Monday, June 17, 2013

Dear Daddy...

While I was sitting here wondering what to write for you this month my thoughts turned to "fathers in literature." Being a big reader and a movie buff I sometimes get them confused. Some of my favorite fathers though have been in the pages and on the screen both.

Atticus Finch in "To Kill A Mockingbird"is probably my all time favorite. Gregory Peck portrays the father in the story so well. He is perfect as the wise and kind father, with hidden strengths and obvious integrity. I never tire of that story or Gregory Peck, for that matter.
Mr. Bennet in "Pride & Prejudice" is another favorite, although not as inspiring as Atticus, he has a patience that is unmatched in that household of diverse women. Would that our own fathers could put up with such craziness? Mine certainly wouldn't. I love Mr. Bennet's wit, which doesn't spare anyone, including himself.

Now, as for some of the not-so-nice fathers. Mr. O'Hara in "Gone With the Wind" wasn't such a bad sort to start out with, but he went quite mad when his wife died and left his daughters to fend for themselves. Not good, dear old dad. I'm afraid I lost patience with him when he did that. Much like the father in "The Poisonwood Bible," who was a royal pain to not only his family, but to the Africans he ministered to. I disliked him immensely.

Mr. Craven in "Secret Garden" unfortunately started out just about as bad as Mr. O'Hara. Ignoring his son after his wife died, when he son needed him so desperately. Thankfully, dad came out of his funk when his ward, a difficult child at best, pulled his son out into the garden, where he grew stronger and she grew as lovely as the flowers they tended. I can appreciate a character who grows with the story and Mr. Craven did.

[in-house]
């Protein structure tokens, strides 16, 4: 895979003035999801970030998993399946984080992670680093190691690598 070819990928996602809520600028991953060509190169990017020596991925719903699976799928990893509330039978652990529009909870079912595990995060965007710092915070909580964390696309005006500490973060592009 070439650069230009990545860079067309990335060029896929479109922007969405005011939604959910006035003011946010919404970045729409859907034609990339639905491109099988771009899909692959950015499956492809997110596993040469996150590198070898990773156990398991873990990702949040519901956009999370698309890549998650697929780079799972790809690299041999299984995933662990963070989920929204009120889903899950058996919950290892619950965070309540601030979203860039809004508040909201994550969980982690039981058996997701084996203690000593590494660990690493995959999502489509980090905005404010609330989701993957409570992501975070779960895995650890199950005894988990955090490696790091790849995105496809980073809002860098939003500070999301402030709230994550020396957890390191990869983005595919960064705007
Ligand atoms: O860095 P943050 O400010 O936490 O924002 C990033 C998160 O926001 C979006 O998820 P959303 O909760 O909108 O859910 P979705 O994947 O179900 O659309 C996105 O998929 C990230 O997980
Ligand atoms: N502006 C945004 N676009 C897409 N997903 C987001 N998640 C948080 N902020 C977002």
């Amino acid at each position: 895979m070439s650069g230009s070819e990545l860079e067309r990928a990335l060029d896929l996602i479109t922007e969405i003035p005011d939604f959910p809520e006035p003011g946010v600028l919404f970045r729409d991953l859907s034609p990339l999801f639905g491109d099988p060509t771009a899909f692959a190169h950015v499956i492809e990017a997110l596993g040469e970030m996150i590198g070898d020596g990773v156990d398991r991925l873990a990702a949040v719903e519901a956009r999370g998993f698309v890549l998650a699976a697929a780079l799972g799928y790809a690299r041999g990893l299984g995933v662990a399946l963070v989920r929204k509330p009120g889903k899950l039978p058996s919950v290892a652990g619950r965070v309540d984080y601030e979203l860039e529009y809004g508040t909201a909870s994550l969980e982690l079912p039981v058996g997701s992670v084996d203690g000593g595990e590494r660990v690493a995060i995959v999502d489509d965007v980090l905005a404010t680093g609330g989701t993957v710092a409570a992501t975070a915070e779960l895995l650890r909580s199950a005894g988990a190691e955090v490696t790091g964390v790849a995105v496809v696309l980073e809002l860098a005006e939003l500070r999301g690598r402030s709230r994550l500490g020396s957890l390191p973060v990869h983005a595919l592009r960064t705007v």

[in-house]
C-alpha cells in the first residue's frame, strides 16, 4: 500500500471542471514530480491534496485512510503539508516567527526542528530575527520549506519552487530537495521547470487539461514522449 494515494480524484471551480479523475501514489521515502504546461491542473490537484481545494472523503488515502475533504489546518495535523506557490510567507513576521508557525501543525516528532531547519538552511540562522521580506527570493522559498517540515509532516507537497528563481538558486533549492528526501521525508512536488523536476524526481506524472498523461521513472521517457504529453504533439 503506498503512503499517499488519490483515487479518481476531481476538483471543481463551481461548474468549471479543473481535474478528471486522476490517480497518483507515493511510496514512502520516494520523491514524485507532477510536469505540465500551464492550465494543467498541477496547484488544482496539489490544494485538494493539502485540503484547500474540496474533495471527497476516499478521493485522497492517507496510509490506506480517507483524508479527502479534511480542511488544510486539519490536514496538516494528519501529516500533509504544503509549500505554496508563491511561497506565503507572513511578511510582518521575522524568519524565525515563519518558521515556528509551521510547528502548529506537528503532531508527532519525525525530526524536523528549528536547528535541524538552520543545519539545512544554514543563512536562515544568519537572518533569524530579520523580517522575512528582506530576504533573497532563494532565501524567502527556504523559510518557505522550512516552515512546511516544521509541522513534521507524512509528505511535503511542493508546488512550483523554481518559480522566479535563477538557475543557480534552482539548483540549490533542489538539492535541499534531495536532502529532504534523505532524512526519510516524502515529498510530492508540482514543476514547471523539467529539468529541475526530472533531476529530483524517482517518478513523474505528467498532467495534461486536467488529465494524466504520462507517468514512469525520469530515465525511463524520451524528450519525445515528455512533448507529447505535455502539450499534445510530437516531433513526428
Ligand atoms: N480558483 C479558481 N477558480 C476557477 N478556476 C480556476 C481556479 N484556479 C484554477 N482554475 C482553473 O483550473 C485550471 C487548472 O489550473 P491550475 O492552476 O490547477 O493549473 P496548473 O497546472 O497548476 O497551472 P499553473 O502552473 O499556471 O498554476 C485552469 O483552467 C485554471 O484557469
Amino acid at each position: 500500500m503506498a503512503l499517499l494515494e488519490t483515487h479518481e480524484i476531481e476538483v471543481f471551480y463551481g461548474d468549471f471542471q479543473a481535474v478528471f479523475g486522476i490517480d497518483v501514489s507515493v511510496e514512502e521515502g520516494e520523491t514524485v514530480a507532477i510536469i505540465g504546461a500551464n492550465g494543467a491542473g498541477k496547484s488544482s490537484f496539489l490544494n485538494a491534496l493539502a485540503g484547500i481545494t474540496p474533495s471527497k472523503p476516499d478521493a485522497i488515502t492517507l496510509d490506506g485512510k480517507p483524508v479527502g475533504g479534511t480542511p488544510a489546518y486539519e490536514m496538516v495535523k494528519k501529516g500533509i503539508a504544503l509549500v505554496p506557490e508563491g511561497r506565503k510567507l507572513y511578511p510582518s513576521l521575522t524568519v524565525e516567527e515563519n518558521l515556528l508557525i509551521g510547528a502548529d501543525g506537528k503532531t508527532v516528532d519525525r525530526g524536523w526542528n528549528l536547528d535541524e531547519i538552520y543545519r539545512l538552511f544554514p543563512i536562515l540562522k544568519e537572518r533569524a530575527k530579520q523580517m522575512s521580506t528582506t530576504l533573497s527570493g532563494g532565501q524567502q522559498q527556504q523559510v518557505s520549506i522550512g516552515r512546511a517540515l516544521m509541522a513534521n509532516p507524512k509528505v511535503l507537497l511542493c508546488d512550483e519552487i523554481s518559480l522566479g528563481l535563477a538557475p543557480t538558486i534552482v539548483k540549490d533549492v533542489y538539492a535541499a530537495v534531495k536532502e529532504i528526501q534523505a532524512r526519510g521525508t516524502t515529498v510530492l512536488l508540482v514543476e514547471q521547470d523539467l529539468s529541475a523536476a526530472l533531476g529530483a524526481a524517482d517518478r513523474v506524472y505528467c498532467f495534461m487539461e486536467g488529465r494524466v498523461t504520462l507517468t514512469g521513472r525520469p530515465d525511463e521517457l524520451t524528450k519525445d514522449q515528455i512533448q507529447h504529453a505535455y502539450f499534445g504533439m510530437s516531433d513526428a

Who are your favorite fathers in literature or film?

--> A lifetime resident of the Midwest, B.D. Tharp graduated Magna Cum Laude from Wichita State University with a Bachelor of Arts Degree in Communications, Women/Minority Studies and Fine Arts.  Her award winning women’s fiction novel, Feisty Family Values, is available on her website, Watermark Books, and Feisty Family Values was chosen one of the 150 Kansas Best Books, a finalist for the USA News Best Books of 2010, and winner of the J. Coffin Memorial Book Award for 2011. 


Jacqueline Seewald said...


Those are excellent examples from literature. It seems as if mothers are usually portrayed as the strength of most families rather than fathers. But a strong family unit requires both.

BD Tharp said...

Amen to that. It's much easier with both, and they do influence us. Thanks for your comment.

Deb Hockenberry said...

You said mine and I suppose almost everybody's favorite father, Atticus Finch. He was wise, gave great advice and explanations, and always had time for his kids. I wish all fathers were like him. I also wish all of today's fathers knew the influence they have on their daughters. I was fortunate in that respect, I had a good father!

BD Tharp said...

Hi Deb. I wholeheartedly agree. He was such a wonderful character. Thanks for stopping by and commenting.